1) ‘What is your biggest weakness?’
The problem with this question is that you’re being asked about your shortcomings when your instinct is to keep your flaws as well hidden as possible. What you need to do is to give your answer a positive spin. Strengths and weaknesses can be different sides of the same coin, so another way to approach this question is to think about how you would overcome the potential downside of your greatest strength.
For example, if you’re a natural team worker, how do you cope with conflict or respond to the call to assume leadership responsibilities?
2) ‘Why do you think you will be successful in this job?’
This isn’t an invitation to boast – you are being asked to match your strengths to the qualities needed to do the job. It’s a very specific question; Why are you suited to this job, as opposed to any other? Researching about your potential employer will save the day, as it will enable you to match your skills, interests, and experience to the role and the company.
3) ‘Have you ever had a bad experience with an employer?’
Graduate recruiters sometimes use questions not just to elicit a truthful answer, but also to check your reaction when you’re put on the spot. This question is a test of your ability to think on your feet and to practice diplomacy. To answer this, you can either sidestep the question by saying that you’ve always gotten on well with your employers, or describe a tricky experience that highlights your potential.
The golden rule: avoid badmouthing your previous employers and be careful to not incriminate yourself.
4) 'Give an example of a time when you handled a major crisis.’
This is similar to asking, ‘Give an example of a time when you had to cope with a difficult situation?’ or ‘Give an example of a time when you had to cope under pressure'. However, ‘crisis’ is a much stronger and more emotive word. Highlight examples from your work experience, study, extracurricular activities, or even travels, for a time when you had to cope with an unexpected problem.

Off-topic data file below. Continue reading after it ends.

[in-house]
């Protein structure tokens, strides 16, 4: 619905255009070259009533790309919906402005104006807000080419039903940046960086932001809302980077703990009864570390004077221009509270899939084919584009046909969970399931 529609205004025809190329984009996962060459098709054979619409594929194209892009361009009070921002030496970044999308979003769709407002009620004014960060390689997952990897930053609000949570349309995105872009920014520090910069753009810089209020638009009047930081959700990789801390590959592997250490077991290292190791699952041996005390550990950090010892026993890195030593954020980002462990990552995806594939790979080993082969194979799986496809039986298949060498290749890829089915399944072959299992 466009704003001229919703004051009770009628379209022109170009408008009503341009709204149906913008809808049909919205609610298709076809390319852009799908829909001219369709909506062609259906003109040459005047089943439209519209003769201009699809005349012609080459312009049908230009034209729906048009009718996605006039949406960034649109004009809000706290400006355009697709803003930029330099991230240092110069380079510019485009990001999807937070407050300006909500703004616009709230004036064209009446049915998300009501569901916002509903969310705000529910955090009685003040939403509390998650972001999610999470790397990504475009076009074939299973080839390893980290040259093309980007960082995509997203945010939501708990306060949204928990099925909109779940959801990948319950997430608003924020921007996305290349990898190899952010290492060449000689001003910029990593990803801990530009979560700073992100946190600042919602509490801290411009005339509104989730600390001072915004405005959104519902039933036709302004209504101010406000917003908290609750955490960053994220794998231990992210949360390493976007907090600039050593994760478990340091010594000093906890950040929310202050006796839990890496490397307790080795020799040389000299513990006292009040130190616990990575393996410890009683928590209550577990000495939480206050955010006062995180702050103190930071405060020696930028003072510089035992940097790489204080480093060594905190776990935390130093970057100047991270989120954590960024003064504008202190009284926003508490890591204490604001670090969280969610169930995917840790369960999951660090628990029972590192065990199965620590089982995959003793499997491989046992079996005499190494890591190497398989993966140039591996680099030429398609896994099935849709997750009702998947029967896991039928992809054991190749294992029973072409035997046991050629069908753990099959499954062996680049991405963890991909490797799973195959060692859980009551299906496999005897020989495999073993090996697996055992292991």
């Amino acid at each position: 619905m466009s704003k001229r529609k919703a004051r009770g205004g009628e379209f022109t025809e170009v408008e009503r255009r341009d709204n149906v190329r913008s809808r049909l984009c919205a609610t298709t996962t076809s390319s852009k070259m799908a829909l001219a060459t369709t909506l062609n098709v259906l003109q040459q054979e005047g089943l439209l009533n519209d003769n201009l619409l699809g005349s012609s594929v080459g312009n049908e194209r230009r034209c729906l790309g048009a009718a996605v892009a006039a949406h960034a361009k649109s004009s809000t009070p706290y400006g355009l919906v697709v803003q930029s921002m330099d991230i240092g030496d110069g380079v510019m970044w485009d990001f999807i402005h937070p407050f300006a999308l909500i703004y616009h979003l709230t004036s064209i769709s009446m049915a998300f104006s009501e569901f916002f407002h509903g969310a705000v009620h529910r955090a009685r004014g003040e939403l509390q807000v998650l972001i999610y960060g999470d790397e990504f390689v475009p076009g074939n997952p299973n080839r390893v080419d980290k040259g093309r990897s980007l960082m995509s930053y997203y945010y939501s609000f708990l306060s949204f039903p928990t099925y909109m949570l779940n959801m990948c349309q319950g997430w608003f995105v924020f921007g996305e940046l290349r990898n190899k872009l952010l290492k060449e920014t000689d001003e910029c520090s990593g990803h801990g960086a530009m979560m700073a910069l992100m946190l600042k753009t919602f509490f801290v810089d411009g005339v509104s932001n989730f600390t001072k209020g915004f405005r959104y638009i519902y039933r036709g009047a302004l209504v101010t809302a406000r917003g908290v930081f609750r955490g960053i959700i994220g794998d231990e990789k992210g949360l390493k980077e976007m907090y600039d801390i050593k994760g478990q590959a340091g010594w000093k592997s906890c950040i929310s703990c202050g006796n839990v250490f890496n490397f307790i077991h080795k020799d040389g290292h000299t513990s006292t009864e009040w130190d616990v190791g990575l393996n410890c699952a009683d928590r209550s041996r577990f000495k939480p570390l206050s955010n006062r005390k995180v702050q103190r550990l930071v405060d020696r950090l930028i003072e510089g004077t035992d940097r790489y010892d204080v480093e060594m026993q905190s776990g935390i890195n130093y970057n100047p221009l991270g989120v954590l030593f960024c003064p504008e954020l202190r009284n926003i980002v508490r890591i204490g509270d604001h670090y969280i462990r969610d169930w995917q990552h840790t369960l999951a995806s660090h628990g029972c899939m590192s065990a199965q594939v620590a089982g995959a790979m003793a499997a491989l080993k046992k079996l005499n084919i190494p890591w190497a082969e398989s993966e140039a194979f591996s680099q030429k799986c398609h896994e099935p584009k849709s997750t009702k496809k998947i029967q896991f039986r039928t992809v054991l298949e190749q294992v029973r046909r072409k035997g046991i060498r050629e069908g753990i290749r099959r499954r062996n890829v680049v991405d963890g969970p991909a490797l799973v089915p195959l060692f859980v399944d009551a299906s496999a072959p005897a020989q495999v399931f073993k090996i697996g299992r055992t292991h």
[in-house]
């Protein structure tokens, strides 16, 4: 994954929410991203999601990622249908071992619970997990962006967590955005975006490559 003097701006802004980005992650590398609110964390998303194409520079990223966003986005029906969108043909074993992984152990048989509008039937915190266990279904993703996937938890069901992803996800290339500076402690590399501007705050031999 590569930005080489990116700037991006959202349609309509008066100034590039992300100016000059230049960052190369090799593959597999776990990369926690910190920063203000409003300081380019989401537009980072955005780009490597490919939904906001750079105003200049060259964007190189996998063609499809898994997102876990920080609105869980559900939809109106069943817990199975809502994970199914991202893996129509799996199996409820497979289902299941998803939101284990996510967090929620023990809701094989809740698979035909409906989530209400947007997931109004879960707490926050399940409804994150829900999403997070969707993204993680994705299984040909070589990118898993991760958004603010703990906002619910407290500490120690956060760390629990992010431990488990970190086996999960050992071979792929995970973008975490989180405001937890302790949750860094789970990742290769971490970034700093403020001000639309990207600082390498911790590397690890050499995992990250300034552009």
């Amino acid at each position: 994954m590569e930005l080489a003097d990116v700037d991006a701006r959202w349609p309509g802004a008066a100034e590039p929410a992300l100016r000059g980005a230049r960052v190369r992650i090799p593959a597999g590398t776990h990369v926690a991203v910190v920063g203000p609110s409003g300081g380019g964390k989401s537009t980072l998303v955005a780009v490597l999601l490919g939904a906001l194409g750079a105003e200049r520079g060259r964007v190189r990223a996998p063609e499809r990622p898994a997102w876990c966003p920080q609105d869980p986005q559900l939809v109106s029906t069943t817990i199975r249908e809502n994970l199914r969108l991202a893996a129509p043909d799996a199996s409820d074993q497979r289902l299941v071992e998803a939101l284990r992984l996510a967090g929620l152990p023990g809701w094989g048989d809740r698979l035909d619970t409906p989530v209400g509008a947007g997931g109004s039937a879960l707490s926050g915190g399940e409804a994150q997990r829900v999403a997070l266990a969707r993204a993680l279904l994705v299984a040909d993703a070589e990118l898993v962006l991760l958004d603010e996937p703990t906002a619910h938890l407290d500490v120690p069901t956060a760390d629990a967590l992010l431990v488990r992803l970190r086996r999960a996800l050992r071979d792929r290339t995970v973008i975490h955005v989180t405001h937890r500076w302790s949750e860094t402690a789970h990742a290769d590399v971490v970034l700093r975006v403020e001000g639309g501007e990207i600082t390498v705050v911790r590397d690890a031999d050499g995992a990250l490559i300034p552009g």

5) ‘Where do you expect to be in five years’ time?’
This is another question that allows you to show off your employer research and your understanding of your chosen career path. You’ll want to come across as enthusiastic, but not arrogant. Tailor your response to reflect the nature of the organisation, the sector, and your own experiences and skills. Specific details will impress.
6) ‘What motivates you?’
Here, your interviewer is trying to glean an idea of the triggers that motivate you to excel in your position and give you job satisfaction. Your answers should draw on examples from your extracurricular activities, work experience, or a study that can prove you’ll be strongly interested and driven by the job you are applying for.
7) 'How do you manage your time and prioritise tasks?’
When asked this question, don’t just stop at describing a successful example. Your interviewer wants to know your tactics and strategies for getting yourself organised, so be ready to describe the approaches that you use to prioritise your tasks.
8) 'Give an example of a time when you showed initiative.’
For this one, avoid talking about ideas that you’ve never put into action. It’s much better to talk about a time when you have not only come up with a solution to the problem but also acted on it. Then, you can explain the effect of your decision once it was put into practice.
9) ‘Do you consider yourself a leader?’
This is more than a simple yes-no question. Questions such as the one above or similar ones asking you to cite examples of leadership roles are commonly asked by interviewers to gauge your skillset and experience.
Draw from examples of any activities or projects that allowed you to be in the position to lead others or bring a team together. However, make sure to draw a balance – avoid bragging about your achievements, but don’t be too humble either. A good leader knows how to appropriately give credit where it’s due. Summarise the roles you have undertaken and let your interviewer know what type of leader you view yourself as.